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insurance, asset management, venture capital, food distribution, real estate development, telecommunications, and information management activities through a number of domestic subsidiaries. Outside Spain, Bank operates two branches in Portugal and has representative offices in Venezuela, Mexico, and Switzerland. Bank currently does not have any operations in the United States. The proposed agency would offer deposit, trade finance, project finance, corporate loan, personal banking, and investment management services to Bank’s existing and potential customers in the Americas and the Carribean. In order to approve an application by a foreign bank to establish an agency in the United States, the IBA and Regulation K require the Board to determine that the foreign bank applicant engages directly in the business of banking outside of the United States, and has furnished to the Board the information it needs to assess the application adequately. The Board also shall take into account whether the foreign bank and any foreign bank parent is subject to comprehensive supervision or regulation on a consolidated basis by its home country supervisor (12 U.S.C. § 3105(d)(2); 12 C.F.R. 211.24). 4 The Board may also take into 27 members, proportionally representing the groups comprising the general assembly. The control commission is composed of 11 members elected by the general assembly. In assessing this standard, the Board considers, among other factors, the extent to which the home country supervisors: (i) ensure that the bank has adequate procedures for monitoring and controlling its activities worldwide; (ii) obtain information on the condition of the bank and its subsidiaries and offices through regular examination reports, audit reports, or otherwise; (iii) obtain information on the dealings with and relationship between the bank and its affiliates, both foreign and domestic; (iv) receive from the bank financial reports that are consolidated on a worldwide basis or comparable information that permits analysis of the bank’s financial condition on a worldwide consolidated basis;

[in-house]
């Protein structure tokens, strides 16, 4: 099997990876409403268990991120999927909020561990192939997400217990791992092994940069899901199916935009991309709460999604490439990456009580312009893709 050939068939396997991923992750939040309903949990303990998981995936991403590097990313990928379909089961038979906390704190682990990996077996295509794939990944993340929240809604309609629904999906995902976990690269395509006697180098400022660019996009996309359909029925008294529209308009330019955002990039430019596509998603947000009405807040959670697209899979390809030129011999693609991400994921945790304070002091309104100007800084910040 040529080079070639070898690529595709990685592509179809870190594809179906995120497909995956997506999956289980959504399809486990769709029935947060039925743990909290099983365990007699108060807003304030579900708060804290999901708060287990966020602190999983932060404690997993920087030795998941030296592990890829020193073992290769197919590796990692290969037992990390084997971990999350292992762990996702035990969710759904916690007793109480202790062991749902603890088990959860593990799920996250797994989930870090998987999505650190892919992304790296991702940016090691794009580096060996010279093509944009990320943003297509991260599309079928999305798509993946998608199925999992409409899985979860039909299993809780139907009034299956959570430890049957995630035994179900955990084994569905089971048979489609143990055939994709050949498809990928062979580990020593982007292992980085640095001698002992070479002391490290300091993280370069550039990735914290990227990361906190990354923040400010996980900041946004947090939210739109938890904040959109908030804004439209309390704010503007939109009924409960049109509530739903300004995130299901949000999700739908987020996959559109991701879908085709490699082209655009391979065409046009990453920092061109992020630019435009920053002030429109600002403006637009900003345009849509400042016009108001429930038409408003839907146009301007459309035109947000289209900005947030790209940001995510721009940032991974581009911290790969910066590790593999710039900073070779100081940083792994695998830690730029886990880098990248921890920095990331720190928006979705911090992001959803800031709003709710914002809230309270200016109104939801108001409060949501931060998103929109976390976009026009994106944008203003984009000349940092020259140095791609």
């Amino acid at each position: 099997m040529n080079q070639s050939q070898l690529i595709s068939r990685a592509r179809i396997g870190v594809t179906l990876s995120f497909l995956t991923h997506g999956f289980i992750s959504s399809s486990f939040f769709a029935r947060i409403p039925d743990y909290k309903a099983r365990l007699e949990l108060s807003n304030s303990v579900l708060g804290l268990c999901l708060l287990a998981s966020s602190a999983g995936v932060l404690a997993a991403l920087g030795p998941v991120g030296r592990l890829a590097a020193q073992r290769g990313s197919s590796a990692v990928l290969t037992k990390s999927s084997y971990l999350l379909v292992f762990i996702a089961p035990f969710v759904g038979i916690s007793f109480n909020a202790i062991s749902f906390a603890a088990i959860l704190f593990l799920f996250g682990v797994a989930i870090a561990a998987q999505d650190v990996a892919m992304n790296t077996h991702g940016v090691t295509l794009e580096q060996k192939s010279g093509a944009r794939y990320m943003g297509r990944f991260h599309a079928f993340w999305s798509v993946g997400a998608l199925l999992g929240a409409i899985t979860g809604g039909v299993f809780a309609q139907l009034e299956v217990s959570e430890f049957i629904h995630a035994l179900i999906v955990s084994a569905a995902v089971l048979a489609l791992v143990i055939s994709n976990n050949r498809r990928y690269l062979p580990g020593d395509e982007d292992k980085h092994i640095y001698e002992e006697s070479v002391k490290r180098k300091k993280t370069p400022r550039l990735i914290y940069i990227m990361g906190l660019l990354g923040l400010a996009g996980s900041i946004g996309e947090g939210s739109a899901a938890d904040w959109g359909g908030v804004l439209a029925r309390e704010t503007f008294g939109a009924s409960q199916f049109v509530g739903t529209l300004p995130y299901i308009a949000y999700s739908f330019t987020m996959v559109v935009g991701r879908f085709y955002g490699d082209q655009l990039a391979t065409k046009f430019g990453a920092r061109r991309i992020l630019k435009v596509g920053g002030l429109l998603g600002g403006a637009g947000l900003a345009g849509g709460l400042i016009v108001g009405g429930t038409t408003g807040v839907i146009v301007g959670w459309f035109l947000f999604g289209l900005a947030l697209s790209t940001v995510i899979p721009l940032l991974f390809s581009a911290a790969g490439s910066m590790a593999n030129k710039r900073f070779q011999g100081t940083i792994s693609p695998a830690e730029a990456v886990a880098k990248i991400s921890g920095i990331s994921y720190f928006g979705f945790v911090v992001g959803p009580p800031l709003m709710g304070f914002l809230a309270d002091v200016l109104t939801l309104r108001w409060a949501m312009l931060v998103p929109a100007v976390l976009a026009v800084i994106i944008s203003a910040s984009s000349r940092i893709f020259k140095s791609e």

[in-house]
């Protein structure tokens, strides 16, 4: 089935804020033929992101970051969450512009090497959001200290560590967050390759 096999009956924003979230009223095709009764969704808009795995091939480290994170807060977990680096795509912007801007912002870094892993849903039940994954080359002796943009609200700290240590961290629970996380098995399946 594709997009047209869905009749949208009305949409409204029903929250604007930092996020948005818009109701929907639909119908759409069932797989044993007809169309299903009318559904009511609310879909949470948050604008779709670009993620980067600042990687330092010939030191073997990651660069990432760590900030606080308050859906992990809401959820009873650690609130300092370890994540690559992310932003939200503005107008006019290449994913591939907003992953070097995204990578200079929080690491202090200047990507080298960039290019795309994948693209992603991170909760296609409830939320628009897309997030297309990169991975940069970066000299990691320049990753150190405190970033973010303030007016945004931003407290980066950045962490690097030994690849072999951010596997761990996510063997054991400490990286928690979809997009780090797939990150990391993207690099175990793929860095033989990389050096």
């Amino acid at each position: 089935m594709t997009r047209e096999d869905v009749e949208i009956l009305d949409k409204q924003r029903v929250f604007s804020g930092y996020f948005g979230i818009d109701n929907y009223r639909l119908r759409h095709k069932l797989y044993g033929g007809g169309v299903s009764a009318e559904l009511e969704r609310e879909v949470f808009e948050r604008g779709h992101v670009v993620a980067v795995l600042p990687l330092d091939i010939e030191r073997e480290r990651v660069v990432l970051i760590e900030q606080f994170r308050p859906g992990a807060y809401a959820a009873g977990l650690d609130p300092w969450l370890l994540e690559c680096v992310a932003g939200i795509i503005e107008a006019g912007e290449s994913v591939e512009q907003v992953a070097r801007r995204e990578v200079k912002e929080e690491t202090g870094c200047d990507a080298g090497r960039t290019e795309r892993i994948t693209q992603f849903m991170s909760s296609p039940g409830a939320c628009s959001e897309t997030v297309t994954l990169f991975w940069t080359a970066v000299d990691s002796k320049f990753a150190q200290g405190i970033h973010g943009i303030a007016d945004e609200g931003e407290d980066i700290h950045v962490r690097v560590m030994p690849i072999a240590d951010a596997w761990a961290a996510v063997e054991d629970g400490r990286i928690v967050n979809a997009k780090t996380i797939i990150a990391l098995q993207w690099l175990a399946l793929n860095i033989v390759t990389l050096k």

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account additional standards as set forth in the IBA and Regulation K (12 U.S.C. § 3105(d)(3)-(4); 12 C.F.R. 211.24(c)(2)). As noted above, Bank engages directly in the business of banking outside the United States. Bank also has provided the Board with information necessary to assess the application through submissions that address the relevant issues. With respect to supervision by home country authorities, the Board previously has determined, in connection with applications involving other banks in Spain, that those banks were subject to home country supervision on a consolidated basis.5 Bank is supervised by the Bank of Spain on substantially the same terms and conditions as those other banks. Based on all the facts of record, including the above information, it has been determined that Bank is subject to comprehensive supervision on a consolidated basis by its home country supervisor. The additional standards set forth in section 7 of the IBA and Regulation K (see 12 U.S.C. § 3105(d)(3)-(4); 12 C.F.R. 211.24(c)(2)) have also been taken into account. The Bank of Spain has no objection to the establishment of the proposed agency.